It's easy to take for granted how much an office environment facilitates straightforward working. When you need a file, you download it. When you need to send it to someone, you either upload it, or you just send it. However, with a shift to working from home, many home broadband networks tend to be vastly slower than their business counterparts. This of course is to be expected, with home internet connections designed for households, not business! Many home networks have upload speeds that are a fraction of what you would find at work. As such, you may encounter issues when trying to upload files. Here's some steps that should make things faster!
If everyone in your household is using the internet at once, this may be slowing your upload capabilities. Pause your Netflix & YouTube, curb any large downloads and halt any generally heavy internet usage. This will allow your upload to go ahead uninterrupted.
Watch out for interference
Make sure your router is within a sensible range to your device, and move it away from any obstructions that could be weakening signal strength (walls, cupboards, etc.) - this can make a massive difference! When using WiFi, be wary of anything that could be blocking or tampering with your wireless signal. Microwaves for instance, can contribute to a slowdown in speed.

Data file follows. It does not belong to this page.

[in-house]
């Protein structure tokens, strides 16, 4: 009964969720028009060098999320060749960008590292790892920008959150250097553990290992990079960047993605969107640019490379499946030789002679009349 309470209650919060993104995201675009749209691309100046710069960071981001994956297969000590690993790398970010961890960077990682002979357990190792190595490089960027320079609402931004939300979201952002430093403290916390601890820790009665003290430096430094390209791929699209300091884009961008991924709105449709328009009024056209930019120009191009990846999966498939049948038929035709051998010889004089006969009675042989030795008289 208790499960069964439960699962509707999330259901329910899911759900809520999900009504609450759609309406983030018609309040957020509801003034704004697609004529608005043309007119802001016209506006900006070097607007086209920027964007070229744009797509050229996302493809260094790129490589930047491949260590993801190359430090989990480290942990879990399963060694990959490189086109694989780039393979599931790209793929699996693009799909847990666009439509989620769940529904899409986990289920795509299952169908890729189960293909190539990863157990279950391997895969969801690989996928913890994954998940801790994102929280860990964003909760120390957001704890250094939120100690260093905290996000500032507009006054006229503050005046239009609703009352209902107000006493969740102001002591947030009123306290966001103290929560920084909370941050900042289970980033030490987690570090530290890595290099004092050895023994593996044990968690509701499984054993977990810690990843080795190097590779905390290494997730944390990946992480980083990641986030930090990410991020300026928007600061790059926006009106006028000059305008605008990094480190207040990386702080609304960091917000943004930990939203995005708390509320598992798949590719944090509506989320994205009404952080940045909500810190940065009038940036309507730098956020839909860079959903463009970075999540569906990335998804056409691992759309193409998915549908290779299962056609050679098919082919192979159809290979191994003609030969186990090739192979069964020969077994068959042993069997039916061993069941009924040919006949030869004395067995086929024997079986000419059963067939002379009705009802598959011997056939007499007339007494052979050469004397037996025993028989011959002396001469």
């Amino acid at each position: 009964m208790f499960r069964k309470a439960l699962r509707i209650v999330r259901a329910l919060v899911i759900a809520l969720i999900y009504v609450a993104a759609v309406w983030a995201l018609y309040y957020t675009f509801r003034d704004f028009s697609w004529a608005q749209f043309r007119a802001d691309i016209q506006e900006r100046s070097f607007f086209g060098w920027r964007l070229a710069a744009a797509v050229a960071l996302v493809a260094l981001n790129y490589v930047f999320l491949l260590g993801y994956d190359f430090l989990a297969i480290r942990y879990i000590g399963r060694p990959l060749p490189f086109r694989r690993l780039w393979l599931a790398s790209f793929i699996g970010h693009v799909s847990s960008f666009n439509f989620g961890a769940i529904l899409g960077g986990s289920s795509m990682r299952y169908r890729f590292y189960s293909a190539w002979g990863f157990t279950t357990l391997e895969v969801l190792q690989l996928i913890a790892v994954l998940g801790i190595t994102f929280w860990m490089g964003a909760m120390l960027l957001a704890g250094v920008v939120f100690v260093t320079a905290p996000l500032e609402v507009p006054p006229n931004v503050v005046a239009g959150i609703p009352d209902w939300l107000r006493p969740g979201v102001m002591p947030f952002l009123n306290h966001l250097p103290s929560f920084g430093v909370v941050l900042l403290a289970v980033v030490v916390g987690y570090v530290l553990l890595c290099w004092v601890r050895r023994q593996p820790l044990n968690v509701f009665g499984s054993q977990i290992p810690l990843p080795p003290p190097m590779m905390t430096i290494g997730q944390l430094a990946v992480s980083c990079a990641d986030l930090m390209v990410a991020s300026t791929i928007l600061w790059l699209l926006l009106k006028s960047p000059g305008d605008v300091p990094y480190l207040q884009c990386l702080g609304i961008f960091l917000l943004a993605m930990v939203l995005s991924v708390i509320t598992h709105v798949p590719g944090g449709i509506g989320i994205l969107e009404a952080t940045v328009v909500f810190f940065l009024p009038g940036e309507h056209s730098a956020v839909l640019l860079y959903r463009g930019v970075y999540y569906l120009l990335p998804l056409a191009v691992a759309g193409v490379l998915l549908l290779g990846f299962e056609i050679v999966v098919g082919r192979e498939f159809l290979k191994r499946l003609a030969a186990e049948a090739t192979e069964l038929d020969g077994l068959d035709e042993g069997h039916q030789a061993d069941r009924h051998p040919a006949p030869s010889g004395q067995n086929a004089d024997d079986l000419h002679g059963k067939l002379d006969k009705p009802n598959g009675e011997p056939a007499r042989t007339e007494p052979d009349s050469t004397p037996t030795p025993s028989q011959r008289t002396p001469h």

The latest weapon in the home users arsenal is mesh networks - these small devices often plug directly into a power outlet and help improve signal across your home. They also let you control devices. At the moment, Amazon and Currys are doing a 3 box mesh network extender for only £60 - this even gets the internet into my garden! Additional options would be power line adapters, which use your existing electricity wiring to help provide internet across your home, but these are less cost effective than mesh network options.
Another method you can take advantage of is splitting your files up, or putting them into a zip archive. These two options can help reduce the size of the file you're uploading, which can allow for an easier and quicker upload. Place your files in a folder, right-click it and then look for the "Compress..." or "Zip..." option.
Bonus Tip: Test your bandwidth!
Tools such as speedtest.net should be used to check your speed. Too slow? Try moving your PC or router as previously mentioned.
For example, if your upload speed is 10Mbps, expect a 100MB file to take roughly 76 seconds. A 5Mbps upload speed of the same file would be around 152 seconds, etc. The slower the speed & larger the file, the longer the upload!
Making use of the suggestions we've provided above will assist in speeding up your upload time and help reduce the stress of waiting for that all important document to get where it needs to! If you have any questions around anything mentioned in this article, please feel free to contact us.
We just sent you an email. Please click the link in the email to confirm your subscription!